College Quarterly
Winter 2006 - Volume 9 Number 1
Reviews No Moral Conscience: The Hospital for Sick Children and the Death of Lisa Shore
Sharon Shore
Victoria: Trafford, 2004

Reviewed by Howard A. Doughty

The Toronto Hospital for Sick Children, known familiarly as “Sick Kids,” is an institution with a deservedly excellent reputation for patient care and for caring. It is one of the premier pediatric institutions in the world. It is also, on occasion, a site of controversy.

Twenty-five years ago, the controversy centred on Nurse Susan Nelles. A suspicious number of infants had died in the cardiac care unit. Nurse Nelles was arrested and charged with four counts of murder, although the prosecution let it be known that as many as two dozen babies may have perished. The alleged victims were said to have died of a massive overdose of the heart medication, digoxin. Nurse Nelles, as I wrote in the Toronto Star at the time, was brought under suspicion because of her demeanor. When accused by police of the alleged murders, she immediately (as they say on “Law and Order”) “lawyered up.” Other nurses, when confronted, tended to react by weeping and protesting their innocence. Nurses Nelles, a pretty, petite blonde, calmly asked to speak to an attorney. That seemed to be all the evidence that was needed. Why would she need a lawyer if she were innocent? In time, a sensible judge dismissed all charges. Not only was there no evidence linking Nurse Nelles to the crime, there was scant evidence that a crime had been committed at all, for the test used to reveal the large quantities of digoxin was “experimental” and had a history of delivering false positives. It is notable that the nursing staff displayed extraordinary solidarity and blamed hospital policies for the entire mess. The hospital denied any responsibility. In the end, the only real victims may have been Nurse Nelles, her father (a physician who died during the ordeal, possibly of stress related to his daughter’s legal troubles), and the reputation of Sick Kids hospital.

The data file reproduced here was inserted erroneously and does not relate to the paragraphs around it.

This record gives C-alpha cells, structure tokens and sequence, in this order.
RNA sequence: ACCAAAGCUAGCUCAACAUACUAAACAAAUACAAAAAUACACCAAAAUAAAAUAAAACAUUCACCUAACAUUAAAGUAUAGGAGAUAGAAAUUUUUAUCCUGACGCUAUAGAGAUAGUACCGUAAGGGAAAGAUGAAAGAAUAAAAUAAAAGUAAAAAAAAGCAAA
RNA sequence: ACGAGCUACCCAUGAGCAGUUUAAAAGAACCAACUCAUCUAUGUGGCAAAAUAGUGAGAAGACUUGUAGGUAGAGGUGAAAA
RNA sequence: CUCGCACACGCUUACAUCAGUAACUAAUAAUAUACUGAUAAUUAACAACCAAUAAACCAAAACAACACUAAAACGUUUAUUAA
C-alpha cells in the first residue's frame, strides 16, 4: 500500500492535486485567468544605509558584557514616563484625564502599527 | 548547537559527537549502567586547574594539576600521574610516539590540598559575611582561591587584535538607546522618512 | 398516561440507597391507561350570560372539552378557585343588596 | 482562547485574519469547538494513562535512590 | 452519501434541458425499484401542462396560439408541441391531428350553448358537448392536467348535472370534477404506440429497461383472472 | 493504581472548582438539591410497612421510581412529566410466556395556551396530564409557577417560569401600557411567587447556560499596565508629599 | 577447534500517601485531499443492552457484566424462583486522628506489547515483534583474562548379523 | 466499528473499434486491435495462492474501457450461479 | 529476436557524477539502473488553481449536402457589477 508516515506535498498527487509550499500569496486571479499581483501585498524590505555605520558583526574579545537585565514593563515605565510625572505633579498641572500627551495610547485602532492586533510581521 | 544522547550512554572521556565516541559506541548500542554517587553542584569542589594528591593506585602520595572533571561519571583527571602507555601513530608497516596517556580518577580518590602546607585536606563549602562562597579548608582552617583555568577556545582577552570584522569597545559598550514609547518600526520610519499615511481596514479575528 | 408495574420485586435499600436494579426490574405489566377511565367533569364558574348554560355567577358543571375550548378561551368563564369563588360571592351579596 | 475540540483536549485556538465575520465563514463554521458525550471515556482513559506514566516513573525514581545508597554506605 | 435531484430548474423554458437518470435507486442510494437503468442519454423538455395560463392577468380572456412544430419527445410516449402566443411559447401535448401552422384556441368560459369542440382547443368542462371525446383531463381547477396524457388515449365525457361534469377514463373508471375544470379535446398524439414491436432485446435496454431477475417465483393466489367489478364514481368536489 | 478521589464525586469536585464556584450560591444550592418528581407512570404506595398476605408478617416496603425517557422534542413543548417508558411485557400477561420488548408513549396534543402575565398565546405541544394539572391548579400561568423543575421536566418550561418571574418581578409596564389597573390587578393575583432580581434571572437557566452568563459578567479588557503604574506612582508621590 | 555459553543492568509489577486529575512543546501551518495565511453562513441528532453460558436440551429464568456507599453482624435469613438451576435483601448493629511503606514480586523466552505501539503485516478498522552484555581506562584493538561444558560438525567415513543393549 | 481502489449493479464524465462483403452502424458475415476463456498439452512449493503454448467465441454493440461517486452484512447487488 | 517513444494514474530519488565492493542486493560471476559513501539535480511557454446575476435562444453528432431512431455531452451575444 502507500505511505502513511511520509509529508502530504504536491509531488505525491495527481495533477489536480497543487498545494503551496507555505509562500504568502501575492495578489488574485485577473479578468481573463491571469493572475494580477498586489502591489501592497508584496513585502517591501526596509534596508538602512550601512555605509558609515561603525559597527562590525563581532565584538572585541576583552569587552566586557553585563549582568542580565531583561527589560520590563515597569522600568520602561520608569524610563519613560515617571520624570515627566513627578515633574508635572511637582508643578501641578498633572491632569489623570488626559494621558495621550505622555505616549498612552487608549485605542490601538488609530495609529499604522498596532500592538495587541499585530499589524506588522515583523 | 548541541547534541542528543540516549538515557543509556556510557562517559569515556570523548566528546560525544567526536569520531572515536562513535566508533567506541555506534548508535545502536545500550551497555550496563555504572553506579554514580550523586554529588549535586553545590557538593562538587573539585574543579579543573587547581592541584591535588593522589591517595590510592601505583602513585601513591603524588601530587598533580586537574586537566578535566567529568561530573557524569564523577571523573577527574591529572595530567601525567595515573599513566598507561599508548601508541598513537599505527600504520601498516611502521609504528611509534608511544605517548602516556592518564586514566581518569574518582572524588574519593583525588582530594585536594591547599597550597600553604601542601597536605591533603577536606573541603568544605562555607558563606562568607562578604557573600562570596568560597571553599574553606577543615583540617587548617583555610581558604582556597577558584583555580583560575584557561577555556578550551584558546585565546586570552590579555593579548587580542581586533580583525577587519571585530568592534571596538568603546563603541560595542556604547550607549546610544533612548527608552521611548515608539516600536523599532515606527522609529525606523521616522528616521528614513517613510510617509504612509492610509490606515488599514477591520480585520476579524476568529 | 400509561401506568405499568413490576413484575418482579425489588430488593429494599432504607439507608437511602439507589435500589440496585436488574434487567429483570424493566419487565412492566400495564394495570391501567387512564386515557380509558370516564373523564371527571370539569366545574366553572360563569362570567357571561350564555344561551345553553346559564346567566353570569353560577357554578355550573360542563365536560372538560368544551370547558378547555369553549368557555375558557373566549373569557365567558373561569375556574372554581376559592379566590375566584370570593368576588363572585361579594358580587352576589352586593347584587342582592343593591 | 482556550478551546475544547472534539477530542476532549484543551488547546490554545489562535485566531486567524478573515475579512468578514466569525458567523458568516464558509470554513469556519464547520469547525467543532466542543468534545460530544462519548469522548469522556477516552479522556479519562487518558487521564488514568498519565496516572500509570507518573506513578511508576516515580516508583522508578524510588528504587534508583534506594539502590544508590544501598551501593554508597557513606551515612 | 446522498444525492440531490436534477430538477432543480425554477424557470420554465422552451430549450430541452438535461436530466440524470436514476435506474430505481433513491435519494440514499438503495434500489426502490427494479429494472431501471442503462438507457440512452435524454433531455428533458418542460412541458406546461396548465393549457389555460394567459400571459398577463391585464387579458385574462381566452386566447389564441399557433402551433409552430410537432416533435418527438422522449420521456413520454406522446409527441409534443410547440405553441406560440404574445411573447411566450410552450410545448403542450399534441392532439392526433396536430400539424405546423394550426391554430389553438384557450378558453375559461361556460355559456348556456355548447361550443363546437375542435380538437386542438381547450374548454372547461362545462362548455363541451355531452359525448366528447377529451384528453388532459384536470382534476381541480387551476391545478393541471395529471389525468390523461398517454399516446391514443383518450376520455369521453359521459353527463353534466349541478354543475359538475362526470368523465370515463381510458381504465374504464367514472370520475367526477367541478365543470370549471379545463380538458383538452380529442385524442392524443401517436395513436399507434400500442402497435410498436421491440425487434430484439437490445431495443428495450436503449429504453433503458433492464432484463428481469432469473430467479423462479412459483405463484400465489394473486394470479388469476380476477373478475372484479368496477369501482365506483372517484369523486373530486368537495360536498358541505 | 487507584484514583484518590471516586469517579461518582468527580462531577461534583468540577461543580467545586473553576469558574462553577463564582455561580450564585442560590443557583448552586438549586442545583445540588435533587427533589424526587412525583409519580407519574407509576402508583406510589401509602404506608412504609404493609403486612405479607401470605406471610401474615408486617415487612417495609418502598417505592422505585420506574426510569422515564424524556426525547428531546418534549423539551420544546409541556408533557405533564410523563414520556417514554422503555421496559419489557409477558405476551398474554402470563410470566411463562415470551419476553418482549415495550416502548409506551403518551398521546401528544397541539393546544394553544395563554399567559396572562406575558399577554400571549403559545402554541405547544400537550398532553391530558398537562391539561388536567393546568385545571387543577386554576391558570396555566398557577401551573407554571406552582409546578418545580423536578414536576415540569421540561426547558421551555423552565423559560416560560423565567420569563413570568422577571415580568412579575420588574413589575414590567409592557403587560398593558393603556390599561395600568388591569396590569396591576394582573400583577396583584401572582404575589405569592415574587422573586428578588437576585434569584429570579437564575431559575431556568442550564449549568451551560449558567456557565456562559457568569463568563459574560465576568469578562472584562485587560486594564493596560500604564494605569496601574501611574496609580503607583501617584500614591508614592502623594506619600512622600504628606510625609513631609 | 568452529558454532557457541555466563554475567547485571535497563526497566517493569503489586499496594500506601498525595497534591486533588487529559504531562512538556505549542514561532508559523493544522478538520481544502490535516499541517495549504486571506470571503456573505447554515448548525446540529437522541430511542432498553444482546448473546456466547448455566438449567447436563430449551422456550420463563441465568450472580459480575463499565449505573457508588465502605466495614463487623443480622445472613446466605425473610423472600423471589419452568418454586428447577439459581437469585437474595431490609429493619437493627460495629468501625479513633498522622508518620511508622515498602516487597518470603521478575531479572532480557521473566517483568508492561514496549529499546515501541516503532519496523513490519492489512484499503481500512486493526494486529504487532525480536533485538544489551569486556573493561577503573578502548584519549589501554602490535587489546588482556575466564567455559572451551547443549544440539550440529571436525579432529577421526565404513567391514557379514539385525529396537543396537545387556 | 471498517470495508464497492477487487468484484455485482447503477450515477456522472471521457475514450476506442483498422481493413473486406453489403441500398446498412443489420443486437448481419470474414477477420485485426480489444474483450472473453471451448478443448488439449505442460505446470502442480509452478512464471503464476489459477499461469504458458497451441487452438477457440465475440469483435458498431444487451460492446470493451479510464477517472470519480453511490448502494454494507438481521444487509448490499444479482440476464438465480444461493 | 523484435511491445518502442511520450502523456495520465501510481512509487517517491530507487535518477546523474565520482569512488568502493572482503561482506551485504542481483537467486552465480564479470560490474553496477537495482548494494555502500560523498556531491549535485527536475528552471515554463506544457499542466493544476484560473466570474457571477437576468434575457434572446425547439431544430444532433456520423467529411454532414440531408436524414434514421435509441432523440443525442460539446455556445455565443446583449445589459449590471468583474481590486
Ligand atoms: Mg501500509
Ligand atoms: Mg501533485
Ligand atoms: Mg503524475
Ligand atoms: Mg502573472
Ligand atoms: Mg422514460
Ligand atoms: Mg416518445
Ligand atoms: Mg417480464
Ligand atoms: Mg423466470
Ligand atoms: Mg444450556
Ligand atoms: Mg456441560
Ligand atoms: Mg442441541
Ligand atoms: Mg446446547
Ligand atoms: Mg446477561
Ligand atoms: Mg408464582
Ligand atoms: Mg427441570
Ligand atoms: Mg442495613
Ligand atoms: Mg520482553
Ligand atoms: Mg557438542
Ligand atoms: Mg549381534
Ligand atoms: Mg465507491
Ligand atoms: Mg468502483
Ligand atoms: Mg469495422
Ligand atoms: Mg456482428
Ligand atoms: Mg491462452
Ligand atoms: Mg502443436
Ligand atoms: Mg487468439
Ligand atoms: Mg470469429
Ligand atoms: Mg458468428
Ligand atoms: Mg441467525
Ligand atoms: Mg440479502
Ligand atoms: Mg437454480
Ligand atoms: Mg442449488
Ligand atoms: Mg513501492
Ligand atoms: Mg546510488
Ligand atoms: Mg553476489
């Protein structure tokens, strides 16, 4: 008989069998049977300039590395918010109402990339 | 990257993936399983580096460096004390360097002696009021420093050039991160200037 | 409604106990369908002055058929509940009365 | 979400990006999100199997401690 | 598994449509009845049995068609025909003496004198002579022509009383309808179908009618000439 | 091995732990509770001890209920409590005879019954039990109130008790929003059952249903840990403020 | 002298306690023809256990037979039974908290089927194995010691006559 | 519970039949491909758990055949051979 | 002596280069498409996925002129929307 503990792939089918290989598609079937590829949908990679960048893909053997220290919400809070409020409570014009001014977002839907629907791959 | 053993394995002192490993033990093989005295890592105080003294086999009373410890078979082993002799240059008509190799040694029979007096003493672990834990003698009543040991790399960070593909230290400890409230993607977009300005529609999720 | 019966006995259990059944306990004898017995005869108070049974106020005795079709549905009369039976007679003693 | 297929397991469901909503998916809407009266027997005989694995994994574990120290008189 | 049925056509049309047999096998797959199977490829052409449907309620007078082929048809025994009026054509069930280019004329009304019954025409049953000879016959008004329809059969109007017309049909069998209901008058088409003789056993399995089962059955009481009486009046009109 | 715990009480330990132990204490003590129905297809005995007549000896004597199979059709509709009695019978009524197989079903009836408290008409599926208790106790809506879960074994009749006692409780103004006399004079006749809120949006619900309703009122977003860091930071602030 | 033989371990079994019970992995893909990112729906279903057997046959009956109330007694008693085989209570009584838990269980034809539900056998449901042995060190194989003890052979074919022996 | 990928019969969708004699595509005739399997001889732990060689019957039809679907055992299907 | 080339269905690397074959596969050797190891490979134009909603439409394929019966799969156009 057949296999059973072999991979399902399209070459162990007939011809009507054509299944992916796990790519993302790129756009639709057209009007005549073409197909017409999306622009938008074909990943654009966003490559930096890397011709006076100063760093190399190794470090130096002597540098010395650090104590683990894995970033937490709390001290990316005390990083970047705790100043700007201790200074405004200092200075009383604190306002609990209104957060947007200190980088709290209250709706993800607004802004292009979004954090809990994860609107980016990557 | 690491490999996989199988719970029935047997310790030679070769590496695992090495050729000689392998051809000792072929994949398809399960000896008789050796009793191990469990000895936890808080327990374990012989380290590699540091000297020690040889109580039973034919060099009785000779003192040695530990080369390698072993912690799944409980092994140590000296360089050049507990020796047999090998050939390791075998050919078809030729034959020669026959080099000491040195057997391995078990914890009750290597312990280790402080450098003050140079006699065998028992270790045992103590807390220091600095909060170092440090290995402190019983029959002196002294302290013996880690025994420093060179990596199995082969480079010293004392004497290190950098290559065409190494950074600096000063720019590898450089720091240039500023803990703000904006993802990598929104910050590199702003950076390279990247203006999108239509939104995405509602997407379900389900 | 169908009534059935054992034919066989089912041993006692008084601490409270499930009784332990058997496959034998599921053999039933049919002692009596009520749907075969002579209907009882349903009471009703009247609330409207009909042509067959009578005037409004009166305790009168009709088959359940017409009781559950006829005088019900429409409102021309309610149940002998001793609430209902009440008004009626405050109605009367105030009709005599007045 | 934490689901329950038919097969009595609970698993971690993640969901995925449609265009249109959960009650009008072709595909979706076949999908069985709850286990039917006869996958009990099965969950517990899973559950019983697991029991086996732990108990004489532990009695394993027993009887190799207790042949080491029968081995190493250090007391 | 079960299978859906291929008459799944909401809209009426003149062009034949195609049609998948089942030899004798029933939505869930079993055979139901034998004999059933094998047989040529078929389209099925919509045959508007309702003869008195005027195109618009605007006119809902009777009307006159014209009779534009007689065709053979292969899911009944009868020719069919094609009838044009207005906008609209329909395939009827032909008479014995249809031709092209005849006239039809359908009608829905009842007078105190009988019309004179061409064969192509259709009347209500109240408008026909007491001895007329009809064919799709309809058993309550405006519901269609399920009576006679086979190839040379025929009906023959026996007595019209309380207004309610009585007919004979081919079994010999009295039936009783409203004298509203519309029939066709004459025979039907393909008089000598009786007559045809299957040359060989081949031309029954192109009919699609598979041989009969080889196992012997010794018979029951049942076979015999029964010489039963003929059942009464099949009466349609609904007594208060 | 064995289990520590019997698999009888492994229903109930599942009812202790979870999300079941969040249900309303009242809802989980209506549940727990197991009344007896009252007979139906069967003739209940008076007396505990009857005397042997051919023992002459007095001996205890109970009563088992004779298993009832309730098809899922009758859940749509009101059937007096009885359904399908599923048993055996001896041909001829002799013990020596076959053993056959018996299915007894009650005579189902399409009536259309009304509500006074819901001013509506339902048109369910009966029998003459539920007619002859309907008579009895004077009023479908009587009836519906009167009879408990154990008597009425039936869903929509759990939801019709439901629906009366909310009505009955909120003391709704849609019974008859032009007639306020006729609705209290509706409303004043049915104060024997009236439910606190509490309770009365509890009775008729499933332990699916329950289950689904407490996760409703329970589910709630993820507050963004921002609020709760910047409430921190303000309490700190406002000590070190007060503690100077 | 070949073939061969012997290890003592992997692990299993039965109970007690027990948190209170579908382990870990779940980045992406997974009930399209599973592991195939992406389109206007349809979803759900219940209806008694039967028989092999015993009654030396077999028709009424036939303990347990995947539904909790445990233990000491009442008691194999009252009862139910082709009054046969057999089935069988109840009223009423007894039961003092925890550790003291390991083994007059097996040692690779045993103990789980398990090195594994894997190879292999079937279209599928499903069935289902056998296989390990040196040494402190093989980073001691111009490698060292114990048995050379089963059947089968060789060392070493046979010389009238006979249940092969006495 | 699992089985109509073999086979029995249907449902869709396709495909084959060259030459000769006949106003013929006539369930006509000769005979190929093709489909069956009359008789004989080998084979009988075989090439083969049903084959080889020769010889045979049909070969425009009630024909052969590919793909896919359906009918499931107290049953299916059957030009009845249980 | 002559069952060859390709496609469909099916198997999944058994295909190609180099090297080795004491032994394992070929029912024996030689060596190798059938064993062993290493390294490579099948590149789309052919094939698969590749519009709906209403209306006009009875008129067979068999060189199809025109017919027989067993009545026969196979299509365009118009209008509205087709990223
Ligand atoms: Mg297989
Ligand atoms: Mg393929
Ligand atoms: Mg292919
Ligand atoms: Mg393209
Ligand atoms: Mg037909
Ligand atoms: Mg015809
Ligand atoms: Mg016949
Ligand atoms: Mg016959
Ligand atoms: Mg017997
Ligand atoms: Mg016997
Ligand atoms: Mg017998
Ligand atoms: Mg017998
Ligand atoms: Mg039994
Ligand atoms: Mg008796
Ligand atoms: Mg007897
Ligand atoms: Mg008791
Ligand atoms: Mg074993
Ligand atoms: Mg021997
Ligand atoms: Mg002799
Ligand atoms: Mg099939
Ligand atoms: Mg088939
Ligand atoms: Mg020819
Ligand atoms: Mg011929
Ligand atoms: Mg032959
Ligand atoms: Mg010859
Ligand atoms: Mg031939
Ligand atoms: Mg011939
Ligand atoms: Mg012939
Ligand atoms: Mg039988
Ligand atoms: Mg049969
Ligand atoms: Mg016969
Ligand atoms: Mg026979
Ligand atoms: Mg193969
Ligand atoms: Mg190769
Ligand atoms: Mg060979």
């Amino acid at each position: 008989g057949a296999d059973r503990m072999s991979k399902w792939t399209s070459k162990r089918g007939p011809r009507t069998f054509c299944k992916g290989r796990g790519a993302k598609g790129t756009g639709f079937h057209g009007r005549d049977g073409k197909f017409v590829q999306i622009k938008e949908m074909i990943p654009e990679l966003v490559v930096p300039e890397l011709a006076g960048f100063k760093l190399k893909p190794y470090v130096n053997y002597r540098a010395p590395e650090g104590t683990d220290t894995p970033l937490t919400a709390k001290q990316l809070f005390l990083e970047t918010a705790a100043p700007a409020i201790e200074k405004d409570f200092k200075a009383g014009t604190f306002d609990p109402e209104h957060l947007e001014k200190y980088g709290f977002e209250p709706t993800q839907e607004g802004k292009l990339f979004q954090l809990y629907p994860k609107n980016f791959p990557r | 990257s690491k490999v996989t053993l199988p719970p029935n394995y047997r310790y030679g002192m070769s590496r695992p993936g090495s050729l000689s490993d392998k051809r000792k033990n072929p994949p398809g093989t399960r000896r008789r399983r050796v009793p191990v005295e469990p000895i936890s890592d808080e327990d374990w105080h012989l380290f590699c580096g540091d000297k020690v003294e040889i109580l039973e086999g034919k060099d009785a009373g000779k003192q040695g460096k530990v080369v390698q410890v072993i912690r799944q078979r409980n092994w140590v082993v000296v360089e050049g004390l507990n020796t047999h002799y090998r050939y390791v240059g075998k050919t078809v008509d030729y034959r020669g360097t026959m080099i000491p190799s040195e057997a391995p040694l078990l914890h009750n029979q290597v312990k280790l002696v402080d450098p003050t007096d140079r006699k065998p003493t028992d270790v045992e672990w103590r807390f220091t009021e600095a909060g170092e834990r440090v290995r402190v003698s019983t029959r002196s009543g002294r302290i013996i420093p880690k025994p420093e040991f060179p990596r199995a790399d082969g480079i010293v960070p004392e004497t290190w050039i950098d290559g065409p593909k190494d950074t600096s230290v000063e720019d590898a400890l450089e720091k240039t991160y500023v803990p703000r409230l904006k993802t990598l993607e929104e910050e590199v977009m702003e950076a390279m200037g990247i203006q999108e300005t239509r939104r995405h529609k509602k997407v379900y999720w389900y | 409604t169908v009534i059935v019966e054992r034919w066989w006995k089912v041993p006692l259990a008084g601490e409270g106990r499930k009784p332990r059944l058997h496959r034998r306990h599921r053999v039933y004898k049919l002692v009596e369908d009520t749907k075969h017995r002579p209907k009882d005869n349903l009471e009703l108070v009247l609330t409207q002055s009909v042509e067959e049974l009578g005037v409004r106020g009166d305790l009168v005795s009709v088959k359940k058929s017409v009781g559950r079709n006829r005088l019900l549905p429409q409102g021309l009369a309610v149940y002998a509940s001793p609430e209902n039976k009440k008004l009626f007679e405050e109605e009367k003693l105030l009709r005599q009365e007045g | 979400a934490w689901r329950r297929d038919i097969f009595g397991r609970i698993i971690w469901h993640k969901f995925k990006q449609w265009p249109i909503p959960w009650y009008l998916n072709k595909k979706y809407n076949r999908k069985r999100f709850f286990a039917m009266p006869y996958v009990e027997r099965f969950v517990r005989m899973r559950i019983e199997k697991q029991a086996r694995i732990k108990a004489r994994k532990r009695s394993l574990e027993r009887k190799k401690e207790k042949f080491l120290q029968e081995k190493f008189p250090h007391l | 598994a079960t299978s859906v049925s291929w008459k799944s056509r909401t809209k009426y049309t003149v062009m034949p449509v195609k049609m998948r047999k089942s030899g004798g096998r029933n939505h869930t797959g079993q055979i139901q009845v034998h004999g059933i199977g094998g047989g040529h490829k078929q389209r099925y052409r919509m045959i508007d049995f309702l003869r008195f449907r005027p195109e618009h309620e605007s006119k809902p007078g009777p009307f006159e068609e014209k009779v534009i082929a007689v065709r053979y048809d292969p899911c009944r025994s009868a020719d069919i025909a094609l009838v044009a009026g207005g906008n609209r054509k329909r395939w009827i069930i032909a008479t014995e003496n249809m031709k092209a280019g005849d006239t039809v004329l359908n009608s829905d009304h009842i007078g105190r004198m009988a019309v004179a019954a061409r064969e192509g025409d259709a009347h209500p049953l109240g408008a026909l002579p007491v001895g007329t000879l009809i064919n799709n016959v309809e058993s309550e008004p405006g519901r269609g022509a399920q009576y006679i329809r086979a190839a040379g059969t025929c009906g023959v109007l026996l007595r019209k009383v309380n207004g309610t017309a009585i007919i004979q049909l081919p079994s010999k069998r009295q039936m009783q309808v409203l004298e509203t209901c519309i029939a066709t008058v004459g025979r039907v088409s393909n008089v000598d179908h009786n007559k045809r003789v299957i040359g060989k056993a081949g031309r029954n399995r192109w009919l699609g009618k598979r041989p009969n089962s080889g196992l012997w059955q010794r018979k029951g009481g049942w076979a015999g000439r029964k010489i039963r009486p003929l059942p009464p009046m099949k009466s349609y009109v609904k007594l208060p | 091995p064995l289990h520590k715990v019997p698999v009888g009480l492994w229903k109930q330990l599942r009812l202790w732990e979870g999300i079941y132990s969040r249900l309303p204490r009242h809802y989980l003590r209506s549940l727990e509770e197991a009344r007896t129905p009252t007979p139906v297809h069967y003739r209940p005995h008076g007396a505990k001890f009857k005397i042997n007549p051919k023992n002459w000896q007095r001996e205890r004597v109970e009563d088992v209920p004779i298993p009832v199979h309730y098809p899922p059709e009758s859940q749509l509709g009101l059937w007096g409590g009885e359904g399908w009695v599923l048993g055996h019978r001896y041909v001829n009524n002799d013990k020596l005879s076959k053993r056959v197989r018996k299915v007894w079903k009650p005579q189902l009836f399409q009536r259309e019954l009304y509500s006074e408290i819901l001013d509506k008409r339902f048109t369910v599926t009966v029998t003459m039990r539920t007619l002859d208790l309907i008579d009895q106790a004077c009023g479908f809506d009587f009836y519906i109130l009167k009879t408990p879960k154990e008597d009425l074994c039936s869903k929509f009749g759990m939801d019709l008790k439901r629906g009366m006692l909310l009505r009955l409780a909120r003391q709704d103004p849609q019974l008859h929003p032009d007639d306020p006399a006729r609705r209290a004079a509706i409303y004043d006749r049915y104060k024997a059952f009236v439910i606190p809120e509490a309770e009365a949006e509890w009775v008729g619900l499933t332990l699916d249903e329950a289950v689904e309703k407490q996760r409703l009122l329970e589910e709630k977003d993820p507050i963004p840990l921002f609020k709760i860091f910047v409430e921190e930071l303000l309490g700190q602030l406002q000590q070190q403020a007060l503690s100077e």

Ten years ago, the controversy centred on Dr. Nancy Olivieri. Her case has become a lightning rod for discussions about academic freedom. For those who are unfamiliar with the matter, Dr. Olivieri won a contract with the pharmaceutical firm, Apotex, to conduct clinical trials on a new product. The trials revealed some dangerous “side-effects.” Concerned that harm might be done, Dr. Olivieri published her findings, apparently contrary to a contractual stipulation that Apotex had the right to veto any such publication. Several years of disputation followed in which Dr. Olivieri suffered, among other things, the loss of her position at Sick Kids and at the University of Toronto. Academics and the public rallied to her cause insisting, on the one hand, that researchers should be free to publish their work and, on the other hand, that a doctor should not be punished for alerting the public to a dangerous drug. It was widely believed that Sick Kids had opted to protect its material interests and was prepared to sacrifice Dr. Olivieri’s career rather than run afoul of the powerful drug industry. In time, Dr. Olivieri was reinstated, but the damage done to Sick Kids’ reputation was considerable.

The case discussed in No Moral Conscience is not yet eight years old. It concerns Lisa Shore, who would have been turned nineteen this year. The book was written by her mother. It does not pretend to objectivity, though it does claim to be accurate and fair. It cries out for justice.

I shall not rehearse the agonies—both physical and emotional—that the child and her mother endured. It is enough to say that from her initial treatment for a broken leg to her eventual death, Lisa Shore experienced the worst a health care system can provide. From the outset, Sharon Shore is direct and unrepentant in her claims that over an eight-month period ending in death, the doctors and nurses kept up a record of “stupidity, mistakes, indifference, incompetence and outright negligence” made worse in some instances by “intentional and pointless cruelty”.